Much evidence was adduced in support of either case and the local court visited the locus. It found that Pobriso and Akrasuano refer to the same land. The local court furthermore found "that there is no difference between the first action taken by the defendant against the plaintiff which ended in the West African Court of Appeal in favour of the defendant in the present action and the present case before this local court". I am unable to find the evidence on record which led the local court to that conclusion. The writs in the previous cases and the judgments and pieces of evidence tendered do not in my view support the contention that this land is the same as that litigated over up to the West African Court of Appeal. If the local court supplied the evidence for this from its visit to the locus in this case then it is wrong in so doing. There is evidence, which has been believed, which justifies the local court's finding that the land was not gifted to the plaintiff by the Odikro of Manfo but rather by the defendant himself. From this finding the local court drew two inferences upon which it based its judgment. The first is that "defendant admitted that the plaintiff possesses a farm in the disputed area but in view of the fact that he denied that the defendant had given him the land but the Odikro of Manfo, he had taken back the land." This is clearly wrong, for by native custom a gift is irrevocable. The plaintiff has cultivated this land for at least six years (he says fifteen or sixteen years) without let or hindrance. A gift of land made inter vivos is irrevocable once it is completed and the donee is placed in possession.

Next the local magistrate assumed that because he disbelieved the plaintiff's story that the land was gifted to him by the Odikro even though the defendant admitted that he gave the land to the plaintiff, the plaintiff should still fail in his action since he had not proved the claim he put up. In a similar case Boakye v. Broni and Domfe1 Ollennu, J. held as follows:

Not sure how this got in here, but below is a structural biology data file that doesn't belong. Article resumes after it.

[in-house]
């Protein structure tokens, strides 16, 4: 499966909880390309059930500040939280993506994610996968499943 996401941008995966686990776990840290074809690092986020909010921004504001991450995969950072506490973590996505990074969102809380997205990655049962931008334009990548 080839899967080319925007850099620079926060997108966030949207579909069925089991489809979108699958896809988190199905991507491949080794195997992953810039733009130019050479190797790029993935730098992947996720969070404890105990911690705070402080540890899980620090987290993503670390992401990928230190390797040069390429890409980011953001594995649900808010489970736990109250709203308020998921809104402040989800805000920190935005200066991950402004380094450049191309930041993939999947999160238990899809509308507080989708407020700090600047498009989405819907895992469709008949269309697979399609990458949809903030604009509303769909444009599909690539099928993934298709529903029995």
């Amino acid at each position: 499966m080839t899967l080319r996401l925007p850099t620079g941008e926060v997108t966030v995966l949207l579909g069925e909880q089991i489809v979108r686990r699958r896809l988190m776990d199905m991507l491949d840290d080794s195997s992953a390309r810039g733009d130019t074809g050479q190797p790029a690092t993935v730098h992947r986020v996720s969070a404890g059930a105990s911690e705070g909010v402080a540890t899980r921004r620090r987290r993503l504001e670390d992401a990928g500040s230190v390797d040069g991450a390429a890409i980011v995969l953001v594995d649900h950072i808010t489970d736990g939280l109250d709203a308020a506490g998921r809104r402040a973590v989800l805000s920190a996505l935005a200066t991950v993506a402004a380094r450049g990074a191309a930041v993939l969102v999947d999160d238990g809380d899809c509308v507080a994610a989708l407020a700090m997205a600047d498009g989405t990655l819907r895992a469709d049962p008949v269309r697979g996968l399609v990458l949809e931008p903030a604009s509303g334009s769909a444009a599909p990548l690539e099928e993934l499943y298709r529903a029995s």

?"In my opinion, where a plaintiff claims title to land and pleads a particular root of title to support that claim, and the evidence proves that title is vested in him but that it was acquired through another root, the trial court is not entitled to dismiss the claim upon that finding, for to do so would lead to a miscarriage of justice, in that the plaintiff would, in the circumstances, be deprived of property which, upon the evidence, was undisputedly vested in him. In such a case it is the duty of the court to do justice between the parties and uphold the plaintiff?'s title, even though upon grounds different from those he pleaded.?"

The local magistrate based his decision on three grounds. Firstly, that though the defendant admits that he had gifted the land to the plaintiff, because the plaintiff based his claim on the gift to him by the Odikro he must fail; secondly, that although the defendant gifted the land to the plaintiff he can take it back because the plaintiff has been ungrateful; thirdly, on the ground of res judicata. In my opinion none of these grounds can be upheld. When he went to the locus in quo it must be assumed that the magistrate went to see the identity of the land claimed by the plaintiff. [p.7]

He found that Pobriso was the same land as Akrasuano. There was not to my mind sufficient evidence about the previous cases to entitle him to conclude that the subject-matter of that litigation was the same as this one. A valid gift once made is irrevocable, and it did not matter whether the gift was made by the Odikro as the plaintiff claimed, or by the defendant as the defendant admitted.

In the result I would allow the appeal, set aside the judgment of the local court including any order as to costs, and give judgment for the plaintiff on his claim.

The plaintiff will have the costs of this hearing assessed at 35 guineas; costs in the abortive trial in the local court and of the judgment appealed from to be taxed. Court below to carry out.


<P>Appeal allowed.</P>

Plaintiff / Appellant

Y. B. Amoatin for N. Y. B. Adade

Defendant / Respondent

Owusu Yaw for A. A. Akainyah


Boakye v. Broni and Domfe (1958) 3 W.A.L.R. 475